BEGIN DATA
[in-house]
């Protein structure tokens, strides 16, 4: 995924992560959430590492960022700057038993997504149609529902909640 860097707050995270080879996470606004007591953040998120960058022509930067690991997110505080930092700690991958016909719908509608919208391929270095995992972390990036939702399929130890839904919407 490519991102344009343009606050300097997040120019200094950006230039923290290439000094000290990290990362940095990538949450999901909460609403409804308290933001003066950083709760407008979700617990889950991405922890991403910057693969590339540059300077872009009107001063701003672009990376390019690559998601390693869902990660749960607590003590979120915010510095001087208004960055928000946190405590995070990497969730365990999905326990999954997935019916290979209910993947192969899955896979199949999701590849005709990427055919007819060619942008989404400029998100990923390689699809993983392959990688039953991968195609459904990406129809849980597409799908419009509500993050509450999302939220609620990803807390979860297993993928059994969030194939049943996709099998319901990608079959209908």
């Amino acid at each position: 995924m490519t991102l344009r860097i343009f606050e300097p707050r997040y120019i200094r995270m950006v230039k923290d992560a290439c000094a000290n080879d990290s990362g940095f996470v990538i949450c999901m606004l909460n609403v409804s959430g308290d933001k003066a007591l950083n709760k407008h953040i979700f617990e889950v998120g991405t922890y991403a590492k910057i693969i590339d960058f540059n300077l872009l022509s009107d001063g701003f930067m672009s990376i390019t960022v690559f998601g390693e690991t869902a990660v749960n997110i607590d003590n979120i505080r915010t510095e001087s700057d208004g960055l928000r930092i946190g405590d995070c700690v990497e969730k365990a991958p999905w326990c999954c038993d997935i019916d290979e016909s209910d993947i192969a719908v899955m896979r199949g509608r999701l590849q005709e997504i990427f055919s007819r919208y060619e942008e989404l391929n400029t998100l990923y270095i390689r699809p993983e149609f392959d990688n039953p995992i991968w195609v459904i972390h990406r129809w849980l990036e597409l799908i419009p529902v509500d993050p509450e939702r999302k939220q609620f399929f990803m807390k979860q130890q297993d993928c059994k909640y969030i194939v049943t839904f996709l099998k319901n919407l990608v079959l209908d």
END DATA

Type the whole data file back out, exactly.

[in-house]
């Protein structure tokens, strides 16, 4: 995924992560959430590492960022700057038993997504149609529902909640 860097707050995270080879996470606004007591953040998120960058022509930067690991997110505080930092700690991958016909719908509608919208391929270095995992972390990036939702399929130890839904919407 490519991102344009343009606050300097997040120019200094950006230039923290290439000094000290990290990362940095990538949450999901909460609403409804308290933001003066950083709760407008979700617990889950991405922890991403910057693969590339540059300077872009009107001063701003672009990376390019690559998601390693869902990660749960607590003590979120915010510095001087208004960055928000946190405590995070990497969730365990999905326990999954997935019916290979209910993947192969899955896979199949999701590849005709990427055919007819060619942008989404400029998100990923390689699809993983392959990688039953991968195609459904990406129809849980597409799908419009509500993050509450999302939220609620990803807390979860297993993928059994969030194939049943996709099998319901990608079959209908």
């Amino acid at each position: 995924m490519t991102l344009r860097i343009f606050e300097p707050r997040y120019i200094r995270m950006v230039k923290d992560a290439c000094a000290n080879d990290s990362g940095f996470v990538i949450c999901m606004l909460n609403v409804s959430g308290d933001k003066a007591l950083n709760k407008h953040i979700f617990e889950v998120g991405t922890y991403a590492k910057i693969i590339d960058f540059n300077l872009l022509s009107d001063g701003f930067m672009s990376i390019t960022v690559f998601g390693e690991t869902a990660v749960n997110i607590d003590n979120i505080r915010t510095e001087s700057d208004g960055l928000r930092i946190g405590d995070c700690v990497e969730k365990a991958p999905w326990c999954c038993d997935i019916d290979e016909s209910d993947i192969a719908v899955m896979r199949g509608r999701l590849q005709e997504i990427f055919s007819r919208y060619e942008e989404l391929n400029t998100l990923y270095i390689r699809p993983e149609f392959d990688n039953p995992i991968w195609v459904i972390h990406r129809w849980l990036e597409l799908i419009p529902v509500d993050p509450e939702r999302k939220q609620f399929f990803m807390k979860q130890q297993d993928c059994k909640y969030i194939v049943t839904f996709l099998k319901n919407l990608v079959l209908d």